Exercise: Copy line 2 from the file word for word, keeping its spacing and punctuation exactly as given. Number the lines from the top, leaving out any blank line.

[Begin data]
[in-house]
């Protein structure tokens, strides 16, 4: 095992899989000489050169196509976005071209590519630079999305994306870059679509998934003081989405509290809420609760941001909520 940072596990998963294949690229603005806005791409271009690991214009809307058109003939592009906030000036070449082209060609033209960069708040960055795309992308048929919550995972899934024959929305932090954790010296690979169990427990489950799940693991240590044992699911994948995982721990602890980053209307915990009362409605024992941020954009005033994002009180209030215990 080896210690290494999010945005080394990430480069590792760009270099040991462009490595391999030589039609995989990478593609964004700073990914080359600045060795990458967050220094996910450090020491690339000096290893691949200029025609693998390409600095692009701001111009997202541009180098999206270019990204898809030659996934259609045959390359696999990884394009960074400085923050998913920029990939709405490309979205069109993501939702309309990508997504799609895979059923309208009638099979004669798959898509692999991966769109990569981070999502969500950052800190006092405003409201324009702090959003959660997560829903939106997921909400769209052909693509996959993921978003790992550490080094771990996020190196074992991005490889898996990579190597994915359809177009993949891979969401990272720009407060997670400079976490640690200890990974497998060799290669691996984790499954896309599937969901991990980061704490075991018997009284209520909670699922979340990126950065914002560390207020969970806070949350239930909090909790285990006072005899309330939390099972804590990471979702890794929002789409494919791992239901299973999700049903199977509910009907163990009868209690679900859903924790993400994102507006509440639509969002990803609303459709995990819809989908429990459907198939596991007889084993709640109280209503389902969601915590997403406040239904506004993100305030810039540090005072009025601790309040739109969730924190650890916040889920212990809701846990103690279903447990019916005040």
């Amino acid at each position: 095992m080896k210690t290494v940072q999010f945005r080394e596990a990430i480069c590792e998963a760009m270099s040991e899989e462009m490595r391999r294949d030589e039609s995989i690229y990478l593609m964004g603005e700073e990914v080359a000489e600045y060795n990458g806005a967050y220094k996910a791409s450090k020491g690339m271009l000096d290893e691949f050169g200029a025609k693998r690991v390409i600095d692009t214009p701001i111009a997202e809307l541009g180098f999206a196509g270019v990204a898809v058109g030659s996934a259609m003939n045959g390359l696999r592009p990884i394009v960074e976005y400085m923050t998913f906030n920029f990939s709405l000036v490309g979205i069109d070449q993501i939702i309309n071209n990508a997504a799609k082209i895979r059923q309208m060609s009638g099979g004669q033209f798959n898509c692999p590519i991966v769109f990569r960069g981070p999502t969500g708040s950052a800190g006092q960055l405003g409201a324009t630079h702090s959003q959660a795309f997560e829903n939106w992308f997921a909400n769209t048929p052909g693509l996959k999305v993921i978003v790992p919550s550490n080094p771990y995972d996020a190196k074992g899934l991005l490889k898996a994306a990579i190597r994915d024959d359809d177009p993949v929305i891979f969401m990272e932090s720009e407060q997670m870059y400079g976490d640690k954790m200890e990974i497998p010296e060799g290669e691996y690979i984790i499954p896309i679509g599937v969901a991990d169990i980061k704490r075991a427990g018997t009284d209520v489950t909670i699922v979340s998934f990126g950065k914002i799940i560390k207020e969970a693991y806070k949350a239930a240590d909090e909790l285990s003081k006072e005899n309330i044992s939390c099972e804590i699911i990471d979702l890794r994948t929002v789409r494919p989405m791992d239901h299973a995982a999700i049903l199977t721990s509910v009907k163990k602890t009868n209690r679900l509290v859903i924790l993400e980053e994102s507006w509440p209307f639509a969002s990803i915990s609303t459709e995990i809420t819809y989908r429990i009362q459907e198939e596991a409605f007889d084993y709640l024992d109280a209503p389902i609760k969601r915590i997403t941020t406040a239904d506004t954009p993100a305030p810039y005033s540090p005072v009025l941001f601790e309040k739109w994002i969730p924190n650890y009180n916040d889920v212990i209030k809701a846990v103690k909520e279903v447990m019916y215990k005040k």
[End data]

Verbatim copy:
């Protein structure tokens, strides 16, 4: 095992899989000489050169196509976005071209590519630079999305994306870059679509998934003081989405509290809420609760941001909520 940072596990998963294949690229603005806005791409271009690991214009809307058109003939592009906030000036070449082209060609033209960069708040960055795309992308048929919550995972899934024959929305932090954790010296690979169990427990489950799940693991240590044992699911994948995982721990602890980053209307915990009362409605024992941020954009005033994002009180209030215990 080896210690290494999010945005080394990430480069590792760009270099040991462009490595391999030589039609995989990478593609964004700073990914080359600045060795990458967050220094996910450090020491690339000096290893691949200029025609693998390409600095692009701001111009997202541009180098999206270019990204898809030659996934259609045959390359696999990884394009960074400085923050998913920029990939709405490309979205069109993501939702309309990508997504799609895979059923309208009638099979004669798959898509692999991966769109990569981070999502969500950052800190006092405003409201324009702090959003959660997560829903939106997921909400769209052909693509996959993921978003790992550490080094771990996020190196074992991005490889898996990579190597994915359809177009993949891979969401990272720009407060997670400079976490640690200890990974497998060799290669691996984790499954896309599937969901991990980061704490075991018997009284209520909670699922979340990126950065914002560390207020969970806070949350239930909090909790285990006072005899309330939390099972804590990471979702890794929002789409494919791992239901299973999700049903199977509910009907163990009868209690679900859903924790993400994102507006509440639509969002990803609303459709995990819809989908429990459907198939596991007889084993709640109280209503389902969601915590997403406040239904506004993100305030810039540090005072009025601790309040739109969730924190650890916040889920212990809701846990103690279903447990019916005040």